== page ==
In an analysis of the latest census figures, Mr Dixon said that as the total population grew at a faster rate, 5.8 per cent, than the Catholic population, the proportion of Catholics in the Australian population has declined slightly, from 26.6 per cent to 25.8 per cent.
The 2006 Catholic Census population was 5.13 million, up from 5 million in 2001 - an increase of 125,260, or 2.5 per cent.
There were substantial falls between 2001 and 2006 in the number of people identifying themselves as belonging to the Anglican, Presbyterian and Reformed, Salvation Army, Churches of Christ and Uniting Church traditions, Mr Dixon noted.
On the other hand, there were large increases in the number of Buddhists, Hindus and Muslims. The Brethren, the Mormons and the Pentecostals also recorded strong growth, he said.
NSW recorded both the highest number and the highest proportion (28.2 per cent) of Catholics in 2006. The ACT, which had the highest proportion of Catholics in 2001 (29.1 per cent), slipped into second place in 2006, with (28.0 per cent).
The strongest growth in the number of Catholics, however, was in Victoria and Queensland, where the Catholic population increased by about 46,000 in each State. By contrast, the Catholic population of the Northern Territory fell by over 4,000, in line with the fall in the overall population there. The State with the lowest proportion of Catholics was Tasmania, with 18.4 per cent.
The Northern Territory had by far the youngest Catholic age profile, with 25 per cent being aged under 15 years, and only 5.3 per cent aged 65 years or over. In South Australia, by contrast, only 19 per cent were aged under 15, while 15.7 per cent were aged 65 or over.
Mr Dixon said that it should be noted that totals can vary slightly from table to table due to ABS techniques designed to protect confidentiality.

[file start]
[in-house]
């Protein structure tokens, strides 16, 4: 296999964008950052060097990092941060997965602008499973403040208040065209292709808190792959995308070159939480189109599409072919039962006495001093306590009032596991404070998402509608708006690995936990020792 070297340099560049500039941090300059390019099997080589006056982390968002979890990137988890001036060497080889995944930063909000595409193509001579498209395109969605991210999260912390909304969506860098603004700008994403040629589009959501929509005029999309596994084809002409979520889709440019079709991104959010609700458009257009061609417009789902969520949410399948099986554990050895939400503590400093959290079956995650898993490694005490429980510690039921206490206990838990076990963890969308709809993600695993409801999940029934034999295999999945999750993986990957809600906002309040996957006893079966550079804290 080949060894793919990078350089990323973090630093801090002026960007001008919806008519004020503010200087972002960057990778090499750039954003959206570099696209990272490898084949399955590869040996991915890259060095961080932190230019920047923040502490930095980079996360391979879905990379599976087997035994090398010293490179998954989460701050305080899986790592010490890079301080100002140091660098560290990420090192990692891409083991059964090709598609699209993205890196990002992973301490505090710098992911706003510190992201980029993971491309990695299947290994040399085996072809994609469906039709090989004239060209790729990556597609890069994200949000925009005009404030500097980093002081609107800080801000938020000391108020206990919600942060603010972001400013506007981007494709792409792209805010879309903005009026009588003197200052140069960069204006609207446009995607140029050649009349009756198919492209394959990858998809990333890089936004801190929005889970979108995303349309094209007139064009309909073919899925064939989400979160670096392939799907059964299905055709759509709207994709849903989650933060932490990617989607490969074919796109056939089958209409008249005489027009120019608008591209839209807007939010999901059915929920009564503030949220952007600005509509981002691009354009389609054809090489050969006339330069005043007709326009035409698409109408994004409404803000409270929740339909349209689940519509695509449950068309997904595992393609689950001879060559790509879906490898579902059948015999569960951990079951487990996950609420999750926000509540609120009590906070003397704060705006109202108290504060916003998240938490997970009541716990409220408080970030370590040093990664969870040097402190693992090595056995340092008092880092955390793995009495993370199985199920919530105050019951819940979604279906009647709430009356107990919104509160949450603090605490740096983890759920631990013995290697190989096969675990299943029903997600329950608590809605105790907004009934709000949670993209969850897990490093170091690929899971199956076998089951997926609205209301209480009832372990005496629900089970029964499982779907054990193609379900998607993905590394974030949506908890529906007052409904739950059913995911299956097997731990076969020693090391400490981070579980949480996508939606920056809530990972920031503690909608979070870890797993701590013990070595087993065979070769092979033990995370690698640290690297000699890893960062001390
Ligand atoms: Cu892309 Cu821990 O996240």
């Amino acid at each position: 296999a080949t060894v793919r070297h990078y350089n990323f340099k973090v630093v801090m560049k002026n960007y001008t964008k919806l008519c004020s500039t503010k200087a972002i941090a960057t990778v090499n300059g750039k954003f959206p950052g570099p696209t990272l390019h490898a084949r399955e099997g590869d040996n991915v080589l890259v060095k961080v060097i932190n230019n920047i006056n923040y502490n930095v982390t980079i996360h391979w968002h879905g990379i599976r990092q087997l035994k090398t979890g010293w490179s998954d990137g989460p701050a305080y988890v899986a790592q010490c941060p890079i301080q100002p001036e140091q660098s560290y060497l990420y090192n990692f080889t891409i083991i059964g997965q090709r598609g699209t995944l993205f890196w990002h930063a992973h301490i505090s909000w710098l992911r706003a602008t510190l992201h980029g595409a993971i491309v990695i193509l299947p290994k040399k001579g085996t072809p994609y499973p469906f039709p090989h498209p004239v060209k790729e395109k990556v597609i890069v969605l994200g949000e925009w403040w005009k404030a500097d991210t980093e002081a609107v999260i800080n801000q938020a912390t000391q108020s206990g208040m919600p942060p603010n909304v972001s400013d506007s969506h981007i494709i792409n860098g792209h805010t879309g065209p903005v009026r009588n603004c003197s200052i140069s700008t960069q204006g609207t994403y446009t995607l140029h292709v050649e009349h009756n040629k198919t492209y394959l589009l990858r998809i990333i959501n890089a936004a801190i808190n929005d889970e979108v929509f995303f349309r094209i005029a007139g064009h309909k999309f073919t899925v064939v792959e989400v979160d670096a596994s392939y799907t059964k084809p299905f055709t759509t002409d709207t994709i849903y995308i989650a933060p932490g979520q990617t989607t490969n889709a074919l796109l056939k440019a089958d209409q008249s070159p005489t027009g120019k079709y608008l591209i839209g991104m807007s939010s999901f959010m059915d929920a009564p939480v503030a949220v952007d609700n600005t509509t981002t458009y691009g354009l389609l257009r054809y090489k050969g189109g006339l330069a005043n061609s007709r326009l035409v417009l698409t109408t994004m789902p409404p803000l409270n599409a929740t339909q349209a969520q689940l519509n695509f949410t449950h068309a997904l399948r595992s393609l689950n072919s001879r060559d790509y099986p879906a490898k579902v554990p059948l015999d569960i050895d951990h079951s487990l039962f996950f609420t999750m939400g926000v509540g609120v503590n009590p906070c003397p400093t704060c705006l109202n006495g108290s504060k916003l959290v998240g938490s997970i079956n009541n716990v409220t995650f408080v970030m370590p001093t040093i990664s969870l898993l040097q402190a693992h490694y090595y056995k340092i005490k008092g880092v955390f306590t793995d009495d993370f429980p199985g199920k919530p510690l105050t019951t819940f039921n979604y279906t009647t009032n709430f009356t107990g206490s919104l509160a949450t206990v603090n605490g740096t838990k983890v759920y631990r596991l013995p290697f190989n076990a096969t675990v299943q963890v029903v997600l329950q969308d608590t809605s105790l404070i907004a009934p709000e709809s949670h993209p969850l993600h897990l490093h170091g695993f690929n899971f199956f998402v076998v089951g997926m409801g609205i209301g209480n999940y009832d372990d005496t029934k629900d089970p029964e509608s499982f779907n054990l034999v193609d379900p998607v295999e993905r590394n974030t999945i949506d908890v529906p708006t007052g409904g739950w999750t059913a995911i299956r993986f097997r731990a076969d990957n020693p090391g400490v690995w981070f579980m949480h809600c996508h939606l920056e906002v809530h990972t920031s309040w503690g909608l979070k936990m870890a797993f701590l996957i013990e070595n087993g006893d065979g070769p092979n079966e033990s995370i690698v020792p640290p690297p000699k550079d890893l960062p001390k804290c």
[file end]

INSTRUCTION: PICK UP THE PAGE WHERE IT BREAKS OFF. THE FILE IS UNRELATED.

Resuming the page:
Meanwhile, News.com.au noted that the Census showed that nearly one in five Australians are without religion, while more couples are choosing not to have children and single-parent families are also on the rise.
However, Christianity is still the dominant religion, with 12.7 million followers nationwide. But as a proportion of the population, Christianity dipped from 71 per cent to 64 per cent.
The Sydney Morning Herald noted that except for Brisbane, Sydney is the most Christian city in Australia, and Pentecostalism grew fastest in NSW, by 48 per cent, over the past decade. Census figures show Pentecostalism, whose churches include the 19,000-member strong Hillsong Church and Christian City Church, has cemented its place as the nation's fastest-growing Christian religion.
The paper says that Sydney is the epicentre of tectonic shifts in the Australian social landscape, with an increasingly diverse ethnic and religious mix, an ageing population, a continuing decline in the traditional family unit and big changes in the way we live and house ourselves.
Catholics and the 2006 Census - a brief look (ACBC Media Release, 27/6/07)
Census figures show more Australians have no religion (News.com.au, 27/6/07)
Pentecostal revolution in the suburbs (Sydney Morning Herald, 28/6/07)
Good or bad, Sydney is the mover and shaker (Sydney Morning Herald, 28/6/07)
Meet your average Aussie (The Age, 28/6/07)
LINKS (not necessarily endorsed by Church Resources)
Australian Bureau of Statistics
Pastoral Projects Office
Catholics told to stand up and be counted for census (CathNews, 4/8/06)
Pell blames Sunday sport for decline in mass attendance (CathNews, 17/12/03)
Australia's Catholic population tops 5 million (CathNews, 18/6/02)